Friday, 29 May 2009

critics of the Equality Bill

Updated

There have been quite a few of these during the last week.

The Church of England Newspaper has a news report by Toby Cohen Churches warned over equality laws. In the paper edition the headline was Minister’s warning to churches on equality.

And Andrew Carey discussed it in his regular opinion column in the same issue, headlined A chilling strategy (reproduced at Anglican Mainstream).

Today, the Church Times reported (scroll down to end of article) on what the Christian Institute said about it, which is based on their press releases, linked earlier.

The Spectator published an article by Melanie Phillips entitled The sexualisation of heresy.

Christian Concern for our Nation published Equality Bill will force Churches to Employ Homosexuals. Earlier this organisation had published Equality Bill: An Unworkable, Muddled Hierarchy of Rights.

Update

Neil Addison at Religion Law Blog wrote Religious Freedom in England Today.

Posted by Simon Sarmiento on Friday, 29 May 2009 at 6:28pm BST | TrackBack
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Categorised as: equality legislation
Comments

I've just finished reading Ms. Phillips Spectator bit. I cannot abide false witness without commenting, of course. Firstly, she repeats all the old presuppositional nonsense, in a tone which energetically urges us to take all the old negatives for granted.

Her basic rhetorical skew is familiar, too, a clear frame: My Way (The only gospel orthodox way) or the Highway. The alternative to following her nasty views, lock step? Why, of course – Anything Goes. Ms. P does readers a passing favor by actually spelling this set of opposed categories out, instead of slyly insinuating. Like looking for setups in school test questions, we can see through some of her frame elements, just because she is setting up fake choices right from the start.

One clue? The only possible frame we can legitimately use to view our gay neighbors is a negative frame, one tinged with high emotions ranging from pitiful concern to scathing condemnation or scorn.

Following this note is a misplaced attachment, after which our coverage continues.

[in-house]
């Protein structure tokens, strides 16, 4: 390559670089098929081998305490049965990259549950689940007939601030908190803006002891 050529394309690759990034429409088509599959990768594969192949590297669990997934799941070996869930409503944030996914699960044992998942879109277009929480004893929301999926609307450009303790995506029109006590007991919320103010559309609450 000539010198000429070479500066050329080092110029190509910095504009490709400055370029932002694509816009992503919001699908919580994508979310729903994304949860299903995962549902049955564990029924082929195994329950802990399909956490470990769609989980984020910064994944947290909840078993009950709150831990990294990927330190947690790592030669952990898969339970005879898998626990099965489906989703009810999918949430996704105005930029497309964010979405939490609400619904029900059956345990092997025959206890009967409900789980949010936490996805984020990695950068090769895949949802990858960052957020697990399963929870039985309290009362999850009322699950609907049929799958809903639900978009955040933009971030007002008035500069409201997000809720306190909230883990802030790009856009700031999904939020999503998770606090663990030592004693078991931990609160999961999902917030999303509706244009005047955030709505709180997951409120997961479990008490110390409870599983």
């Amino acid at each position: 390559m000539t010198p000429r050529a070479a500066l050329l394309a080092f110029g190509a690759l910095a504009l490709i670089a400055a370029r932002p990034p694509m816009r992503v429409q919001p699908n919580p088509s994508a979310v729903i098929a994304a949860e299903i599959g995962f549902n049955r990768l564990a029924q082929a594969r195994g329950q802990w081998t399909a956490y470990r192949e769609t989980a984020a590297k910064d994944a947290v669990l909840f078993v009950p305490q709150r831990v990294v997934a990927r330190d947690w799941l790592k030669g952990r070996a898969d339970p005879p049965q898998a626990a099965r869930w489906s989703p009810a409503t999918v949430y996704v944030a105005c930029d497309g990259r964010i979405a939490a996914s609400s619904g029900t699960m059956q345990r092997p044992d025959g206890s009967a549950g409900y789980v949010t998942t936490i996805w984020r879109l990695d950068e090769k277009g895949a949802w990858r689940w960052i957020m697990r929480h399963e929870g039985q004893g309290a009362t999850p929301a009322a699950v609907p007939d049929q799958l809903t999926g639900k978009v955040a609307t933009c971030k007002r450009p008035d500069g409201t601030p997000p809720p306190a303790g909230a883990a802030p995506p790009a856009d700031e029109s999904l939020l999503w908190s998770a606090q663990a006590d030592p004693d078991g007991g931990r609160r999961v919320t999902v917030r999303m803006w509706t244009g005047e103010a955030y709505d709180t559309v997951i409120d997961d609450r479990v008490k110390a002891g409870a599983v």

Facts? Oh, let's not do facts, please.

One set of facts immediately comes to mind. One hopes her readers also think of those facts. We have shifted in our views of sexual orientation, firstly because so many of the traditional negative ideas were disconfirmed by empirical hypothesis testing. Then we shifted to researching positives, and low and behold, we discover just as many positives in daily life among gays as among straights. Surprise, again.

Ms. P dismisses all our data as Anything Goes, morally smelly, stinking.

Still we dug deeper. We did not find complete moral and behavioral and sexual chaos in nature. We are still looking, deeply – into culture-socialization, into genome/epigenome, into physiological structures and functions.

Meanwhile, clearly, many acts of violence and discrimination towards gays connect with clinging to the very flat earth views that Ms. P is preaching. A real connect between believing nasty flat earth things about gays, and doing gays harm.

Ms. P also preaches: Good believers are harmed if they cannot justify negative acts towards gays by using flat earth negatives. Using that frame, then, we might surmise: Ms. P believes negative acts towards gays shield us in church and in general society from the awful doom of Anything Goes. My guess? Can Ms. P tell the practical or moral difference, between say, Emperor Nero marrying his horse in ancient Rome, and a committed gay couple in modern UK parenting their children?